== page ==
Tomorrow is your big day. You’ve been prepping for this meeting for weeks. You have an outline, data, and even visuals locked and loaded to share when your manager asks for them. But for some reason when your boss opens things up for discussion, you freeze, and before you know it the meeting is over, and you’re stuck asking yourself what happened. Although it may feel demotivating, here are some reasons why your next meeting is the optimal time to leverage your voice at work.
According to the largest study conducted on the state of women in corporate America, McKinsey & Co. found that women are indeed less likely to express their ideas than men in the workplace. Specifically, women are 20% less likely than men to say they can be themselves at work, and 27% more likely to say they have to be careful about what they say.
This predicament has been found in the workplace for many years, and although women want to advance in their workplaces, challenges get in the way. In 1995, the Harvard Business Review found that women who spoke more often in meetings were perceived as less competent, while men who spoke more often were perceived as more competent. This study also found that women who spoke up were often interrupted or ignored. Furthermore, when women finally have a chance to be heard, 37% of women leaders have had a coworker get credit for their idea.
I know you’re thinking it – there is more than enough evidence to substantiate why women may feel uncomfortable expressing their ideas at work, especially to break through the glass ceiling. Companies are responsible for implementing policies, training, and programs that support women from a systemic perspective. However, women don’t have to wait for the opportunity to use their voice, they can create it.
Women Leading With Their Voice
Here are some women who have proven it is possible to shift the playing field from wherever you are:
Susan B. Anthony: You’ve probably heard her name, but if you haven’t, Susan was an abolitionist who fought for women’s right to vote in the late 19th and early 20th centuries. Her courage changed history for all of us.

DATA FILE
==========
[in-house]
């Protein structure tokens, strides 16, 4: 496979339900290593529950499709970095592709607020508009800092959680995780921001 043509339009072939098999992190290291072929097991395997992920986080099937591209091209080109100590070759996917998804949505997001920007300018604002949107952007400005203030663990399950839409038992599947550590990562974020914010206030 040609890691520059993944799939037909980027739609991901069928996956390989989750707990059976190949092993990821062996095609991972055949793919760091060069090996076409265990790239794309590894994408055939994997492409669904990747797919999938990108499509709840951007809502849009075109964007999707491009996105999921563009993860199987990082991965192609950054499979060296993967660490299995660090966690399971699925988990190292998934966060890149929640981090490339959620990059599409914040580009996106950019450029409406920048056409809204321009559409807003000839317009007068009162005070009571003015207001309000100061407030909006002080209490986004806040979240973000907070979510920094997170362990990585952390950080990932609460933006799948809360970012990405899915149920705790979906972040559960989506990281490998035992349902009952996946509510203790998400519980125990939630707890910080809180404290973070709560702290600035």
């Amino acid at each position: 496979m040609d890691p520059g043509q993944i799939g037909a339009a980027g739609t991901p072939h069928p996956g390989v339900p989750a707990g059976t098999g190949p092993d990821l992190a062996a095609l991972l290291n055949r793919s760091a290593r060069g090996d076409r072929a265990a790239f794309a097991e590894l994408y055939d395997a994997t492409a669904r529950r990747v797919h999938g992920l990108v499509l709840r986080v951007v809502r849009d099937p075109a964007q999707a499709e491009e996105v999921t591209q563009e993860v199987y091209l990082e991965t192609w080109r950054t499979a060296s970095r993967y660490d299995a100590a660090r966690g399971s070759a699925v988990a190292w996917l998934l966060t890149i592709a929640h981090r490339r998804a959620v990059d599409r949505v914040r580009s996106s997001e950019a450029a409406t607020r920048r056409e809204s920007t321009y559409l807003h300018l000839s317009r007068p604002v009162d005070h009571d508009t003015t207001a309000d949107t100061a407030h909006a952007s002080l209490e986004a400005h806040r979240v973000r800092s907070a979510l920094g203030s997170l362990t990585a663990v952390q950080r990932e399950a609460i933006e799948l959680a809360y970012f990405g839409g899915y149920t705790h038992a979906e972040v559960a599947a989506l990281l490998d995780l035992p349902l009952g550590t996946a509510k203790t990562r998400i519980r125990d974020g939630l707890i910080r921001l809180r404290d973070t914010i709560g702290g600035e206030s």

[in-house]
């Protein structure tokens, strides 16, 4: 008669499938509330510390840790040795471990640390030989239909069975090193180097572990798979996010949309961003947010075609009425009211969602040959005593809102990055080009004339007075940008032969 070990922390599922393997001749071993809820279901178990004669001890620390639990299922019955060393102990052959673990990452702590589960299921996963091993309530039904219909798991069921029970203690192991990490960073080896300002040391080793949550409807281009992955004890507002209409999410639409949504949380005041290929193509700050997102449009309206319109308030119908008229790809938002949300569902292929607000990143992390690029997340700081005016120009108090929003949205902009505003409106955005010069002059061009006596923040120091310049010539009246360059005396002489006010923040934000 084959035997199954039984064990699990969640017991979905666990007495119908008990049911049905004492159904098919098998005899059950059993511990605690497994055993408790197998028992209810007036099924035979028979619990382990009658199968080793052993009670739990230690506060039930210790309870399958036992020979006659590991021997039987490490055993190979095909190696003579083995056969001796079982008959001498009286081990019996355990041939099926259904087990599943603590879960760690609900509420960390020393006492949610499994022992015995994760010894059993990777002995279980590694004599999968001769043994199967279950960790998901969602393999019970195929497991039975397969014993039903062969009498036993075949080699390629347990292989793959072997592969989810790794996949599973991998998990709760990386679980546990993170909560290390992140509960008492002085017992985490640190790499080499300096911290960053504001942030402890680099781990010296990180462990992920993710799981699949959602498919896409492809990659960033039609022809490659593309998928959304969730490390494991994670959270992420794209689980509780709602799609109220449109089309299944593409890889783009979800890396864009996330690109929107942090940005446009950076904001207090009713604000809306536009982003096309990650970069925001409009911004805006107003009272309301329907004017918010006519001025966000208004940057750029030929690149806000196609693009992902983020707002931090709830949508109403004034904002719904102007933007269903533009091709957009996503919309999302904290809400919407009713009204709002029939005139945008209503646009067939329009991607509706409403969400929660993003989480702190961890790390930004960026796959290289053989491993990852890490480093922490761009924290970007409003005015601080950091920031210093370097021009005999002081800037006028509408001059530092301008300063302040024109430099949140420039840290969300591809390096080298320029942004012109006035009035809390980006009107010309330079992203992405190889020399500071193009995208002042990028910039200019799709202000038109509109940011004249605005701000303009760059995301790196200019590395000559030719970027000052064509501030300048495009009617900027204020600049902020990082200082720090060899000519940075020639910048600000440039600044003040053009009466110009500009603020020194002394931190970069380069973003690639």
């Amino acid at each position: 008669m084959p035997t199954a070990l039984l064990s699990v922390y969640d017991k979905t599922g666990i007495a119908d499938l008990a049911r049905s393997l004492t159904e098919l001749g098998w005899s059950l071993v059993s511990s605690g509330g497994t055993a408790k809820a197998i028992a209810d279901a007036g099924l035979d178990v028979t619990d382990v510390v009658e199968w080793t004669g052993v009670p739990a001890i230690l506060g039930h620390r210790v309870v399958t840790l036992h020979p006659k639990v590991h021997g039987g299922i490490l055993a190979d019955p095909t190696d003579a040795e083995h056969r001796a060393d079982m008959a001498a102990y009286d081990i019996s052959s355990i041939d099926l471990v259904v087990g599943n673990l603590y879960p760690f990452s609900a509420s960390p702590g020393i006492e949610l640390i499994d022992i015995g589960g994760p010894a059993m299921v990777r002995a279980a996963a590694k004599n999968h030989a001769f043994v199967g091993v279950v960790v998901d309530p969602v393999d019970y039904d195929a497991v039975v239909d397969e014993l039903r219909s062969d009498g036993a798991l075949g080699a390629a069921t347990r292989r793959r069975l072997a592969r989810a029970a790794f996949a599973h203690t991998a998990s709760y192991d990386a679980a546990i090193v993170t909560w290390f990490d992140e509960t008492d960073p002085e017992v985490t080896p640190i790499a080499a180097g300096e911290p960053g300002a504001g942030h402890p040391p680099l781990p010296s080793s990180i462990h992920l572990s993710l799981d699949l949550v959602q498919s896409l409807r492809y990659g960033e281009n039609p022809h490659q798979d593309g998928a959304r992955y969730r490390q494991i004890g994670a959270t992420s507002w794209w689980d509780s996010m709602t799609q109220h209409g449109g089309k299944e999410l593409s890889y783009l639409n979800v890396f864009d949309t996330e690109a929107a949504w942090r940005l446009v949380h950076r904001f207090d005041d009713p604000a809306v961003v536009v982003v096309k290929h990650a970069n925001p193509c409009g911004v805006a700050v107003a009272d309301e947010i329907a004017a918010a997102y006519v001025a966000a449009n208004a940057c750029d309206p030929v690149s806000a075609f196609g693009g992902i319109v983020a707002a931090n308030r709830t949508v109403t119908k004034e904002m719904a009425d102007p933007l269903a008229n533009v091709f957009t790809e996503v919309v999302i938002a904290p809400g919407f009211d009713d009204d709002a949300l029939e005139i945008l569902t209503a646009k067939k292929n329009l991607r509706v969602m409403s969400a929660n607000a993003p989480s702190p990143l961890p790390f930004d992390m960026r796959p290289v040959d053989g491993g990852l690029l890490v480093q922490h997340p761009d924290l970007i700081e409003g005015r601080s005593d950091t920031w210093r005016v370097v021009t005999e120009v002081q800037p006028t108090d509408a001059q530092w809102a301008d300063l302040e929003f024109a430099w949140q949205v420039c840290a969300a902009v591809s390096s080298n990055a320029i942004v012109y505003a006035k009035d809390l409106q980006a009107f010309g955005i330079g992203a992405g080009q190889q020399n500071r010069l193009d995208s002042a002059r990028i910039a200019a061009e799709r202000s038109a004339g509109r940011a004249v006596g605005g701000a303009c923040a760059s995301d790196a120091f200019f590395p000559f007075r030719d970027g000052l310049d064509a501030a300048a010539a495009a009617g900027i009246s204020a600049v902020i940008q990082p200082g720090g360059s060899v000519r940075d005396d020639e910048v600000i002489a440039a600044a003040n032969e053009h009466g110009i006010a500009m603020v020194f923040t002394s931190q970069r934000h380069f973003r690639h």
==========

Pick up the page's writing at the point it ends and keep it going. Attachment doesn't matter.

Sojourner Truth: Another significant woman, Sojourner was an African American women’s rights activist who gave the famous speech in 1851 titled, “Ain’t I a Woman?” Leveraging her voice in a tumultuous time for the Black community showed her confidence and passion to do what was right, no matter what.
Sheryl Sandberg: From a modern approach, Sheryl was the COO of Meta and used her platform to promote diversity and gender equality in the workplace. She is also the founder of LeanIn.org, which since 2015 partners with McKinsey & Company to produce the annual Women in the Workplace report. Now, many companies are charged with creating equitable spaces for women at work.
Oprah Winfrey: An all-time favorite, Oprah is a media mogul and television executive who has used her voice to promote social justice and advocate for marginalized communities. She leveraged her voice and platform to pave her own path after a 25-year stint on The Oprah Winfrey show, where she still creates opportunities for women to share their own stories.
These women have all used their voices to achieve success, make a difference, and demonstrate the power of leveraging your voice in the workplace. But don’t let these legendary names fool you, women from all over the world are doing the work, whether they make the news or not. The opportunity to change the future for women starts with each of us. How will you use your voice?